Akron, Cleveland & New Jersey
After two quick meetings in Akron, Ohio that finished by lunch, we drove to Cleveland, to catch our flight – the last domestic flight in the US, to New Jersey.
The drive from Akron to Cleveland took about 45 minutes by road. When I thought about Cleveland, I was reminded of a very dear cousin of my Dad – Hariarj, and his wife Sneh. Hariraj to us kids was a very successful business executive with a tire company in Mumbai, India. His wife was a Doctor. Then he got his big break in the US, and came to work for Goodyear. Hariarj and his wife together with their children, settled in Cleveland. Life was good.
One day the family went out shopping for a bicycle for the little son – I think his name was Manu. A few blocks short of their home. Hariraj and his son got down from the car, and asked Sneh to drive back the rest of the way. He wanted to help his son get on to the bike and start peddling. When his son struggled to get on to the bike, Hariraj decided to demonstrate how. He himself got on to try and peddle the little cycle he had bought for Manu.
No one really knows what exactly happened thereafter. In all likelihood, Hariraj lost his balance and fell (from that little bicycle), and his head hit the pavement. He became unconscious and there was blood from his mouth. His son panicked, and knowing only what he thought best. he rushed home, and informed his mother who was just unlocking the house.
When they reached back in all of five minutes, Hariraj had already been taken in an ambulance. For the family, life would never be the same again.
After two or three surgeries in the brain, to remove blood clots, Hariraj remained in a coma. The hospital did the best they could, and after a prolonged period of stay, he was brought home. A few months later, Hariraj lost his job.
Sneh, totally broken down by this adversity, slowly came to terms with reality, and emerged stronger with a renewed resolve. She learnt that to earn a livelihood, she had to begin practising medicine in the US, and to do that, she had to study to pass some exams. Between tending to a comatose husband and managing two ‘pre teen’ children, she also had to put in long hours of study, and also manage the household. Any ordinary person would have not had the courage, or would have lost hope and broken down. Not Sneh. She passed her exams, and became a Doctor and started practising, thereby opening up a new source of earning for the family.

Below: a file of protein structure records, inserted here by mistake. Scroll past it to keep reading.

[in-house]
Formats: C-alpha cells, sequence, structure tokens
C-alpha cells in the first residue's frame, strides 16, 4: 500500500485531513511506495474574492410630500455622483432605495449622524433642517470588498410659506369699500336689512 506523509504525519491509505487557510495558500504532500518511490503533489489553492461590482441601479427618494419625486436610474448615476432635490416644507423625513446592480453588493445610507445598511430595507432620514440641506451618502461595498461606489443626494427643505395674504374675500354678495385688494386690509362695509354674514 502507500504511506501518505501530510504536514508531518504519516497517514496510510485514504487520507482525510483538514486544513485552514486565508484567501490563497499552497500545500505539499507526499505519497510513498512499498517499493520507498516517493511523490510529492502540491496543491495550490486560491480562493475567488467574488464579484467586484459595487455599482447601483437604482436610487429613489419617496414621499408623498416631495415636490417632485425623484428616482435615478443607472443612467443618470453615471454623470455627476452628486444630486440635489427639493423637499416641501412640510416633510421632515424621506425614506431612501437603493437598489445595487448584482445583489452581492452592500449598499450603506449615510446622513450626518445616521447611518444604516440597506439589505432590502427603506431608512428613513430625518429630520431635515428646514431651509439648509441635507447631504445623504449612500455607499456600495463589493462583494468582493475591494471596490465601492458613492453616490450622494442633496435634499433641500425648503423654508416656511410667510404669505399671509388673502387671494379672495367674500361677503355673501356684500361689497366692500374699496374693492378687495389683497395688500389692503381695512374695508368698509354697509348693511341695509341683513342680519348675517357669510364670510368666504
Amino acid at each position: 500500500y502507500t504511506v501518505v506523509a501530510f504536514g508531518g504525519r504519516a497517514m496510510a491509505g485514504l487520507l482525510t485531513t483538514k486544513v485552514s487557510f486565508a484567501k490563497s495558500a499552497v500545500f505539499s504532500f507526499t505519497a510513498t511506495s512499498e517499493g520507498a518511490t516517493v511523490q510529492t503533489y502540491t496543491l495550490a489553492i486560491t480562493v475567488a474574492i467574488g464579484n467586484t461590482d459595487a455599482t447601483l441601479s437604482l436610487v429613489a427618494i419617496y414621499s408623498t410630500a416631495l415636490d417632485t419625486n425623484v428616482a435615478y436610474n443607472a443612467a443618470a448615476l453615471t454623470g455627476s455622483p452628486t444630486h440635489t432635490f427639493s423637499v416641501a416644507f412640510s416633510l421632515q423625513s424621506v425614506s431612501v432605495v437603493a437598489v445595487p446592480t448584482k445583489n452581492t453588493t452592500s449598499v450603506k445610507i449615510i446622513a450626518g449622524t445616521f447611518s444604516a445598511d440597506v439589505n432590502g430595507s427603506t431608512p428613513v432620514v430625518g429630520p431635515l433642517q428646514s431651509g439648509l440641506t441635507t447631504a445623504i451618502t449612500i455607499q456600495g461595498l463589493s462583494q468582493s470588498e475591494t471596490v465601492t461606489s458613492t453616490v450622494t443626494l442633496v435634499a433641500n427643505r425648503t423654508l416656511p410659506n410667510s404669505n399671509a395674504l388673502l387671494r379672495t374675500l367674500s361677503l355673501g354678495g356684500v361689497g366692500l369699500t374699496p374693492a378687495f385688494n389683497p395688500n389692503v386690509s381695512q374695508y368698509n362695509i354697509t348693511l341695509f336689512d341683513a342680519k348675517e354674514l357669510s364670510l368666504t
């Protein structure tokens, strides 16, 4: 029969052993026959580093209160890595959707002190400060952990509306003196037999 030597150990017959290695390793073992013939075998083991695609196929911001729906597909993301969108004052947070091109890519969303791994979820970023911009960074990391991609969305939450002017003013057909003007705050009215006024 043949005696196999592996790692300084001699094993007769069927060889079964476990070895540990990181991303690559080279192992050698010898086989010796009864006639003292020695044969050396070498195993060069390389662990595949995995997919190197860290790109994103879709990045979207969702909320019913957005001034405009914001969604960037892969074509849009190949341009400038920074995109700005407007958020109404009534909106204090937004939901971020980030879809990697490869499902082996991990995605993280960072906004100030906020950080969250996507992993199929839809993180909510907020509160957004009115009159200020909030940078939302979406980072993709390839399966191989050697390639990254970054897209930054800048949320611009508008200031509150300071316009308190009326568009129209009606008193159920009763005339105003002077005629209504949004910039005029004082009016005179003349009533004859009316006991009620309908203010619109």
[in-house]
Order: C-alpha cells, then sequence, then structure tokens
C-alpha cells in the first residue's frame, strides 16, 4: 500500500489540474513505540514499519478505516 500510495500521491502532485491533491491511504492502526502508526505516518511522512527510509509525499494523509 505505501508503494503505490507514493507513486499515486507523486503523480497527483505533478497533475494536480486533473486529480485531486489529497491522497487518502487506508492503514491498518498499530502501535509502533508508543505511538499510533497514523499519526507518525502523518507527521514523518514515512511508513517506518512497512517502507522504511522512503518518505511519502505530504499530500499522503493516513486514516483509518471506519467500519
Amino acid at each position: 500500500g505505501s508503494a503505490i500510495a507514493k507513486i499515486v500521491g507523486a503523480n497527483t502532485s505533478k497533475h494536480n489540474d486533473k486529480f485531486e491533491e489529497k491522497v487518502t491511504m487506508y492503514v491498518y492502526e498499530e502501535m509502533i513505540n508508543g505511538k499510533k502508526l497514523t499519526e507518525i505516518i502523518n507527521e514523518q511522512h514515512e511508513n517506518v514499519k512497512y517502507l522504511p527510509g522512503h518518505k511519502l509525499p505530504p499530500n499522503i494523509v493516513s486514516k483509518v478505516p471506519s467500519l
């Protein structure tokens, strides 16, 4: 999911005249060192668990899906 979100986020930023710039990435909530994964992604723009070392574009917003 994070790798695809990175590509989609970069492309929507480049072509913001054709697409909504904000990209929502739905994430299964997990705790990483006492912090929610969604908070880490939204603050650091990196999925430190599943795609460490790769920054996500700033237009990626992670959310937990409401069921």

Hariraj remained in coma for 7 years. Every moment of that time, his wife and children eagerly looked for that one small change in his condition – that one sign of hope. It did not come. At the end of seven years, Hariraj passed away, never coming out of the coma for a second.
I recollected this episode while driving to Cleveland. It was humbling to say the least. And it teaches me a lesson. Next time I get ‘bogged down’ by minor problems in life, I should remember to be grateful and thankful to God for small mercies. For there are people in this World who have had much much more tougher lives to live.
Our flight to New Jersey was delayed, as a result of which a dinner planned with a key customer had to be cancelled. So one had to remain enclosed within the confines of the Hotel room, with the exception of having dinner with good old Scot, my colleague from the US Office.
The tour to the US will end tomorrow, after two meetings. Work begins at 8.30 am and will finish by lunch time. The flight to Delhi is at 8 pm. One might decide to travel to New York in the afternoon, for some ‘sight seeing’